Waterfalls cascaded toward the road as we continued to climb.
Fed by streams, rivers carried the meltwater down towards Toby Creek.
Bridges. With all that water, there were lots of bridges.
I'd ended up in the lead for much of this leg of our adventure, and after winding our way well beyond the end of the road shown on our GPS, I ran into what can only be described as the End of the Road.
If the sign wasn't warning enough, I easily high-centered on the berm; we were going no further.
It wasn't always this way. In fact, there was a perfectly good bridge tucked into the willows along the side of the road (just out of the frame of my photo). It was as though a logging operation had planned to repair the washed-out bridge but hadn't ever gotten around to it. Or maybe they had, and once they were done, decided that it was better if these trails were reclaimed by mother nature.
Crossing the creek wouldn't have been hard, if only we could make it over the berm.
A few minutes later, the rumble of Mike's supercharged V6 broke through the trees, and he pulled up behind me with a grin on his face. Turns out that for much of the trail he'd had a nagging feeling of deja-vu, and seeing this spot, it had hit him; he'd been here before - on the same trip where Ben proposed - exploring the roads in a similar fashion as we were today. "They were a lot less overgrown [back in 2016]."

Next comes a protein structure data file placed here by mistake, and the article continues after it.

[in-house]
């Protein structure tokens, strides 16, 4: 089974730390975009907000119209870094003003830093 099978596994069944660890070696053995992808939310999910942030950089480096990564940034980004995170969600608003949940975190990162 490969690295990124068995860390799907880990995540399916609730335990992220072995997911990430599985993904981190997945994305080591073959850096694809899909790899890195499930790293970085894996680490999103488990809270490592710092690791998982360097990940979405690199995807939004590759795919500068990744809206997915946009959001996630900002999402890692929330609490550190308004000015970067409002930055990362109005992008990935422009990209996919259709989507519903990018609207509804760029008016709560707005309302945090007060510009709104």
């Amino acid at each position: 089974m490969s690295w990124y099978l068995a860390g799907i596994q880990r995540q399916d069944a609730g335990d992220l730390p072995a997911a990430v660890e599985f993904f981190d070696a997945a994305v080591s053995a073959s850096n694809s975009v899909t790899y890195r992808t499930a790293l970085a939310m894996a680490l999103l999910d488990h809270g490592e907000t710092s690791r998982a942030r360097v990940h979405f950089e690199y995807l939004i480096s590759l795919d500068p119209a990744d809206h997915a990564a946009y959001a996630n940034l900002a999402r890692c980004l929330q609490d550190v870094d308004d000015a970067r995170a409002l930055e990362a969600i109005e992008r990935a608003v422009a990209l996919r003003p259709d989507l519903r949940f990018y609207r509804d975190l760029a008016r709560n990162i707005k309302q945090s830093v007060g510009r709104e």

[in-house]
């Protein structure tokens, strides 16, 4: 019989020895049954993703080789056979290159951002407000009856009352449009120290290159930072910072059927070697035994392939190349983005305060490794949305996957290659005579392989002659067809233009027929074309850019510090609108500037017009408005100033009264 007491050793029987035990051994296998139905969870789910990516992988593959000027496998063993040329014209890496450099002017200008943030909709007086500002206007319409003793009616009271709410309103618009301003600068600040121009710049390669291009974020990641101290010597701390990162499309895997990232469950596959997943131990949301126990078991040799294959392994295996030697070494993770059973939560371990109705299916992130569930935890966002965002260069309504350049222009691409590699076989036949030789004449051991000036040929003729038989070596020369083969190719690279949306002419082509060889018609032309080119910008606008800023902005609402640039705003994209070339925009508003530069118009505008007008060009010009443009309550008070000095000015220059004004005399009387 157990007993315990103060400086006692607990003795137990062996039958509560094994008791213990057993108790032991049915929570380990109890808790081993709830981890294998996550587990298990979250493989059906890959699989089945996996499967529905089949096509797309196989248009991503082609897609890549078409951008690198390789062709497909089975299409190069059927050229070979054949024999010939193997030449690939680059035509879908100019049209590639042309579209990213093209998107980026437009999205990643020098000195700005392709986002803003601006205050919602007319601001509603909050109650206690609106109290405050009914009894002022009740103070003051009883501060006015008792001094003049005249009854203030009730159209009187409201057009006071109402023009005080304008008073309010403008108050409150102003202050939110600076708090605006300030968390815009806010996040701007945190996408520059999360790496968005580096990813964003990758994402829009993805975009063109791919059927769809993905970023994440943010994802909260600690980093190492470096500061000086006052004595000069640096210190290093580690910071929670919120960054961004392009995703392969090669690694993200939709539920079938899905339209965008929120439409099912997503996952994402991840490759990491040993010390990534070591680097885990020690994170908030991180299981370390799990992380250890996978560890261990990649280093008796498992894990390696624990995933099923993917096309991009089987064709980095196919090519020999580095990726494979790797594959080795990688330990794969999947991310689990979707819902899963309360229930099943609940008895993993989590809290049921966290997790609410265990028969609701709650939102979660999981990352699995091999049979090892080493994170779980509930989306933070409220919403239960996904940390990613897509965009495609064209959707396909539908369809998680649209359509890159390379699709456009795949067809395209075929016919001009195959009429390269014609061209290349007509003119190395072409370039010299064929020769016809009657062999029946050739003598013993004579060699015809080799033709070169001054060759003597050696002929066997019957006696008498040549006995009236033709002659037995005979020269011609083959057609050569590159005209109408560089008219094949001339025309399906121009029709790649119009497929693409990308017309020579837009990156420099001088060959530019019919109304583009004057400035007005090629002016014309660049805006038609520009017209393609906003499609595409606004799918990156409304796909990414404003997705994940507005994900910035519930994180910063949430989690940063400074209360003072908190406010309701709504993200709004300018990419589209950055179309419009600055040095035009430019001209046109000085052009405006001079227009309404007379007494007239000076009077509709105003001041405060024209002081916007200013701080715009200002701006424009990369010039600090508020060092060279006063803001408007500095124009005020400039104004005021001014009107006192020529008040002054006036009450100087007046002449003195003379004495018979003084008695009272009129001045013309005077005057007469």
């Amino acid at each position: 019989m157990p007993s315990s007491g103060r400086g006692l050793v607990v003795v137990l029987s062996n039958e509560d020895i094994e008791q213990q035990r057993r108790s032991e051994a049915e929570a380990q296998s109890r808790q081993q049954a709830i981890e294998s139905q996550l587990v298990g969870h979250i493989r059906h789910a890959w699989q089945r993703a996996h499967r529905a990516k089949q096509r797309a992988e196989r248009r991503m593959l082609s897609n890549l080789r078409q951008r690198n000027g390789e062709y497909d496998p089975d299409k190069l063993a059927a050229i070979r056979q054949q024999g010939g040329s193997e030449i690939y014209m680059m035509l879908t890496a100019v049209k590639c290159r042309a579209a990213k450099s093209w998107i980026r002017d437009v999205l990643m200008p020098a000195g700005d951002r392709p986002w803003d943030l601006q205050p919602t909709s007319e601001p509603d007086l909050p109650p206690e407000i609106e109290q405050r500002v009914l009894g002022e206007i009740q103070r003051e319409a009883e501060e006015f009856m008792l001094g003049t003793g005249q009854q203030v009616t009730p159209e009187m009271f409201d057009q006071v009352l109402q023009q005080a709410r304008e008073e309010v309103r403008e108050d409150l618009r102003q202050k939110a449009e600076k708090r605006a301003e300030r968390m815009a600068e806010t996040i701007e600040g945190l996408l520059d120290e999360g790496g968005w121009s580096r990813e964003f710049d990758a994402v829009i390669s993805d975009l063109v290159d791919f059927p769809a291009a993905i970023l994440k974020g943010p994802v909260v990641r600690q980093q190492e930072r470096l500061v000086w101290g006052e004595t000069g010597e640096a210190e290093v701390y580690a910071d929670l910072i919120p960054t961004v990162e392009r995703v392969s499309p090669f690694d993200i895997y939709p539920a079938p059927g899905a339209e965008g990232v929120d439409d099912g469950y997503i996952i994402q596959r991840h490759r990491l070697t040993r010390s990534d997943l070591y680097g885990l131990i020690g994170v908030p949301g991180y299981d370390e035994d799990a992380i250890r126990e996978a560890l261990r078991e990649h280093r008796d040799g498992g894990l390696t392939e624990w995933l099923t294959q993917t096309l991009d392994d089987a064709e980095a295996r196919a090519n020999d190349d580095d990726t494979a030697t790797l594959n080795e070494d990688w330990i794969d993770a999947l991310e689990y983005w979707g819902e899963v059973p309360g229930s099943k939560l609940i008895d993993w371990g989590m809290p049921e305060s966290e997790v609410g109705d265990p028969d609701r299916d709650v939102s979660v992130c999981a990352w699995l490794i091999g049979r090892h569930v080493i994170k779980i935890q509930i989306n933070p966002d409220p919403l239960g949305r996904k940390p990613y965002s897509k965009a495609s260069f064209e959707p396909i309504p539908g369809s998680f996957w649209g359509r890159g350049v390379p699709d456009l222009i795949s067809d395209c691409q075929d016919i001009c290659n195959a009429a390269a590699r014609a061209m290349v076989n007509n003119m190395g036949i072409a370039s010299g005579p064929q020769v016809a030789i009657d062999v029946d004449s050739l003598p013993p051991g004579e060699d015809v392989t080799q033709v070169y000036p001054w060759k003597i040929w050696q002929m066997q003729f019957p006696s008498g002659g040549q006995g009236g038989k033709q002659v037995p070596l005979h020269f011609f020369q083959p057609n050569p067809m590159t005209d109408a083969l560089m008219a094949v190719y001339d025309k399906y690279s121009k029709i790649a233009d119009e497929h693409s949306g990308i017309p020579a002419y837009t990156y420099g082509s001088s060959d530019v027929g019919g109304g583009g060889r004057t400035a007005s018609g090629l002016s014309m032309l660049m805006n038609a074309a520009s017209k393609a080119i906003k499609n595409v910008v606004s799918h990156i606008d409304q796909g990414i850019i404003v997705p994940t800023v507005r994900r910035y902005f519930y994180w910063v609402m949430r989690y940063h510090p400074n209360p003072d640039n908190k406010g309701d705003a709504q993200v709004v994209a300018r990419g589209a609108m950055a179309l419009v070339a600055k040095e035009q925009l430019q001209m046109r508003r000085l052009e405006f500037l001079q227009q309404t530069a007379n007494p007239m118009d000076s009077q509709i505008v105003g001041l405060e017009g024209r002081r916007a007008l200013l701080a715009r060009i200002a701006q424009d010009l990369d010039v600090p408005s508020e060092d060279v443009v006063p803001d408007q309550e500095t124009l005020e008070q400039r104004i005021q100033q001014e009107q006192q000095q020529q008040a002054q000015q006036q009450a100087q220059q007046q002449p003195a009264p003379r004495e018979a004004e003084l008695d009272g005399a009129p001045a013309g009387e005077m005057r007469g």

With nowhere good to camp in the immediate area - we hadn't gained much elevation, didn't have great views, and were two hours further away from the highway for our trip home the next morning - we decided our best course of action would be to head back down towards Invermere and find somewhere along the Toby River to setup camp.
Back out we go.
It was right around 5:00pm when rolled into a place right along the side of the creek that we'd call home for the night. It wasn't the most private, but the river generated a nice breeze, and it was fun to watch as folks from the resort at Panorama floated down in rafts, the gentle current an apparent highlight of their time at the resort!
Our final spot.
The only problem was that as the sun dropped lower in the sky, the stoooopid, sucking, miniature vampires began to swarm. It was bad. For a while - especially since it was our last evening - I suffered through it. Eventually, I couldn't take it anymore, climbing into the protected confines of my tent.
Luckily, that didn't mean the campfire was over. Mike simply moved it a little closer to my tailgate, and our conversation continued through the protective mesh of my rear window. It was unconventional but I appreciated it, enjoying the last few hours of conversation before we'd hit the road for the 12-hour trip home the following morning.
It had been rather unconventional as an annual trip goes - both in terms of length and number of trucks - but I have to say, this one had some highlights that wouldn't soon be forgotten, as Me and Mike Climbed into the Kootenays.